Ottawa, Canada: Yousuf Karsh, 1943. This is a striking Second World War photographic portrait of one of the of the most enduring leaders of the first half of the twentieth century, captured by one of the most famous portrait photographers of the second half of the twentieth century, signed by both Jan Smuts and Yousuf Karsh.
This exceptional, large gelatin silver print of Karsh’s 1943 portrait of Smuts is printed on a 12 x 15.5 inches (30.5 x 39.4 cm) sheet of matte photo paper backed with heavy card, the image measuring 10.5 x 13.5 inches (26.7 x 34.3 cm). Smuts signed in black across the back of his left hand “J. Smuts | F.M.” (Field Marshal). Karsh signed in white at the lower left “© Y Karsh | Ottawa.” Condition is very good, eminently frameable, with only trivial wear to the edges of the white margins and a few insignificant blemishes to the image. A similar portrait of Smuts in the National Portrait Gallery, presumably taken during the same sitting, is attributed to 1943, thus dating this image as well.
Renowned South African soldier and statesman Jan Christiaan Smuts (1870-1950). Smuts served as both the 2nd (1919-1924) and 4th (1939-1948) Prime Minister of South Africa. He was an important figure in world politics, serving in the British War Cabinet in both the First and Second World Wars, and having a hand in the formation of both the League of Nations and of the United Nations. Smuts was the only person to sign the peace treaties ending both the First and Second World Wars, and was the only person to sign the charters of both the League of Nations and of the United Nations. With respect to the former, “he may justly be called one of the principal progenitors of the League of Nations.” (ODNB)
His role in defending the British Empire is remarkable; Smuts began his military career as one of the best soldiers fighting the British during the Boer War (1899-1902). In 1899, when Winston Churchill was captured by the Boers, Smuts was Churchill’s Afrikaner interrogator and opposed Churchill’s release. Churchill famously escaped. The two men eventually developed a deep mutual regard and working relationship that spanned four decades and both world wars. In 1900, neither man could have imagined that Smuts would become a Field Marshal in the British Army under British Prime Minister Winston Churchill in 1941. Smuts was a trusted advisor to Churchill during the latter’s wartime premiership. Smuts was a trusted advisor to Churchill during the latter’s wartime premiership, and called Churchill “indispensable”, praising his greatness as both a leader and a man. The regard was unequivocally mutual. Churchill often praised Smuts’s “wisdom” and, on VE day in 1945, told Smuts “Your presence beside me in the councils of the Empire and at the fronts in those long hard years has been to me a constant source of strength and inspiration for which I am most sincerely grateful.”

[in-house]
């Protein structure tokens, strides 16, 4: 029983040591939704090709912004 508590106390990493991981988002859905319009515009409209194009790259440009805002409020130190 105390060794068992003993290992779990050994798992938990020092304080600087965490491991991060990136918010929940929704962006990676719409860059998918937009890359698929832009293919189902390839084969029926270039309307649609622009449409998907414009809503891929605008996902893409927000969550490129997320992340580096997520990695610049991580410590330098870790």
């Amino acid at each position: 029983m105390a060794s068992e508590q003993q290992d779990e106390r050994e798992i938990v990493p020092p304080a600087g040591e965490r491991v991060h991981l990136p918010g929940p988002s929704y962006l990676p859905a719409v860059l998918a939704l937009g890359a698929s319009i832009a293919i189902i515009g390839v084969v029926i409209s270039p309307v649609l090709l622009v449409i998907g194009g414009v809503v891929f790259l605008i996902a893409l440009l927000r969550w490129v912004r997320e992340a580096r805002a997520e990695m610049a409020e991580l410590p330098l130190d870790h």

Like that of Smuts, the life of Yousuf Karsh (1908-2002) was inextricably marked by association with Winston Churchill. Born in Armenian Turkey, Yousuf Karsh (1908-2002) had fled on foot with his family to Syria before immigrating to Canada in 1924 as a refugee. In late December 1941, when Karsh was 33, he was invited by the Canadian government to capture Churchill’s portrait after Churchill addressed the Canadian Parliament. The resulting image, which Karsh titled “The Roaring Lion”, appeared on the cover of Life magazine and established Karsh’s international reputation. Karsh went on to photograph an incredible array of the world’s most prominent personalities.
“During his career he held 15,312 sittings, produced over 250,000 negatives and left an indelible artistic and historic record of the men and women who shaped the twentieth century.” As he did for Jan Smuts in this photograph, Karsh both encapsulated and amplified major figures spanning politics, science, and culture. Karsh’s portrait of Churchill remains an archetypal portrayal of his character. Item #006273